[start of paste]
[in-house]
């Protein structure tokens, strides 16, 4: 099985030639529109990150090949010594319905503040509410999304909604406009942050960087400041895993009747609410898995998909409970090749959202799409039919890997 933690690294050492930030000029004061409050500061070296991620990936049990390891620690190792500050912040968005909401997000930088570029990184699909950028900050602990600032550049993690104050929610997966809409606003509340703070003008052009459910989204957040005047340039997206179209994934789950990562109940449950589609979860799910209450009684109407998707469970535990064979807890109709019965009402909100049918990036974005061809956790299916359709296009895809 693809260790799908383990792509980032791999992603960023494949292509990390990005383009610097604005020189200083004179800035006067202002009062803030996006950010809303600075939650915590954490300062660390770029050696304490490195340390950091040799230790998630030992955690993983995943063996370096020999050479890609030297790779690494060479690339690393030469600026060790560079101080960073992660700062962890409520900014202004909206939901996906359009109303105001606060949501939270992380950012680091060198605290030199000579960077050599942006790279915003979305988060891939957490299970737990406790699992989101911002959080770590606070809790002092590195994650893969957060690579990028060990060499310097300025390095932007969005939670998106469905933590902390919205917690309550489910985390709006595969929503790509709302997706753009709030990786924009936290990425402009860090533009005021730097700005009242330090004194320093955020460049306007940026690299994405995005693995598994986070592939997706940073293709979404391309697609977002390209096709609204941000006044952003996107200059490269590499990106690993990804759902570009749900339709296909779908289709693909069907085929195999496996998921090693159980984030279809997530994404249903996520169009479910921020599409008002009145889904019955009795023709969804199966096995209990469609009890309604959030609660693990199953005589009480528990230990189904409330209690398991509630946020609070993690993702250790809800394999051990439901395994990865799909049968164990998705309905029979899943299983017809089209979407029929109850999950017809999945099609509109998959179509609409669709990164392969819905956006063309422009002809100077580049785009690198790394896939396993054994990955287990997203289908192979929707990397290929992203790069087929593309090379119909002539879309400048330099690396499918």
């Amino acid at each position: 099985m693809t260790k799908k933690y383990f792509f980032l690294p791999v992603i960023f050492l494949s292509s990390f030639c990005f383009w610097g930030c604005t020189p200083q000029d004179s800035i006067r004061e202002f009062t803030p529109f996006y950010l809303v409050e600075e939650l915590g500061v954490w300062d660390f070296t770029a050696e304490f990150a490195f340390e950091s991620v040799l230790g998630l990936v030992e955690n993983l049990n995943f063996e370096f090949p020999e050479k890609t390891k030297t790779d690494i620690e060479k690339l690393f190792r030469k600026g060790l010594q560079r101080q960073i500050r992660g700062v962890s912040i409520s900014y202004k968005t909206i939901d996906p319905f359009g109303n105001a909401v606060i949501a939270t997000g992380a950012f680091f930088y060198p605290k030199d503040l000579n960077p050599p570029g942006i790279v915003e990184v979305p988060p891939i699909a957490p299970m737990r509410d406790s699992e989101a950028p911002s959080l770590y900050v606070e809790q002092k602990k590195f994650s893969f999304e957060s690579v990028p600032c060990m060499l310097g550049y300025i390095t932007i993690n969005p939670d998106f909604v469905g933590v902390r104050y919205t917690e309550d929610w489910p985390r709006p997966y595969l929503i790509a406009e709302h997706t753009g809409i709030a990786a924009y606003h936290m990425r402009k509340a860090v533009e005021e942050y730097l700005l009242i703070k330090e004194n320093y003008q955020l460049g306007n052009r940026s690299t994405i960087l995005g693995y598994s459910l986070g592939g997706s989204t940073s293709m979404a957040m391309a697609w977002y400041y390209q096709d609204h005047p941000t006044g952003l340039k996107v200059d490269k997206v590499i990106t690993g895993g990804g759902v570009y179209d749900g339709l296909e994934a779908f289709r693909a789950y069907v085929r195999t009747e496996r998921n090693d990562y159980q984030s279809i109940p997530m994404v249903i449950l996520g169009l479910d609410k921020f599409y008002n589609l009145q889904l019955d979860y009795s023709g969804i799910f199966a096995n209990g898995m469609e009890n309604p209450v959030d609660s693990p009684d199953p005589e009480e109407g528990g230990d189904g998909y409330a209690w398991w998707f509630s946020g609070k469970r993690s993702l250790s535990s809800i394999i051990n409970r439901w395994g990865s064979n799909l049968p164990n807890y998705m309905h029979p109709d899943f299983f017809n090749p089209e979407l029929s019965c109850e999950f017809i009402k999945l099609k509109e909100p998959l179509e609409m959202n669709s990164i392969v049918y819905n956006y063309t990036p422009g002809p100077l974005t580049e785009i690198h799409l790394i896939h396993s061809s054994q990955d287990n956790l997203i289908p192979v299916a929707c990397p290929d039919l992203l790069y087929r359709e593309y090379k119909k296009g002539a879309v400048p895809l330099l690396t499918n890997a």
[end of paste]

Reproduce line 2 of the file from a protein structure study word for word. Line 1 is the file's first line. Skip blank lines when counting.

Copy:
């Protein structure tokens, strides 16, 4: 099985030639529109990150090949010594319905503040509410999304909604406009942050960087400041895993009747609410898995998909409970090749959202799409039919890997 933690690294050492930030000029004061409050500061070296991620990936049990390891620690190792500050912040968005909401997000930088570029990184699909950028900050602990600032550049993690104050929610997966809409606003509340703070003008052009459910989204957040005047340039997206179209994934789950990562109940449950589609979860799910209450009684109407998707469970535990064979807890109709019965009402909100049918990036974005061809956790299916359709296009895809 693809260790799908383990792509980032791999992603960023494949292509990390990005383009610097604005020189200083004179800035006067202002009062803030996006950010809303600075939650915590954490300062660390770029050696304490490195340390950091040799230790998630030992955690993983995943063996370096020999050479890609030297790779690494060479690339690393030469600026060790560079101080960073992660700062962890409520900014202004909206939901996906359009109303105001606060949501939270992380950012680091060198605290030199000579960077050599942006790279915003979305988060891939957490299970737990406790699992989101911002959080770590606070809790002092590195994650893969957060690579990028060990060499310097300025390095932007969005939670998106469905933590902390919205917690309550489910985390709006595969929503790509709302997706753009709030990786924009936290990425402009860090533009005021730097700005009242330090004194320093955020460049306007940026690299994405995005693995598994986070592939997706940073293709979404391309697609977002390209096709609204941000006044952003996107200059490269590499990106690993990804759902570009749900339709296909779908289709693909069907085929195999496996998921090693159980984030279809997530994404249903996520169009479910921020599409008002009145889904019955009795023709969804199966096995209990469609009890309604959030609660693990199953005589009480528990230990189904409330209690398991509630946020609070993690993702250790809800394999051990439901395994990865799909049968164990998705309905029979899943299983017809089209979407029929109850999950017809999945099609509109998959179509609409669709990164392969819905956006063309422009002809100077580049785009690198790394896939396993054994990955287990997203289908192979929707990397290929992203790069087929593309090379119909002539879309400048330099690396499918």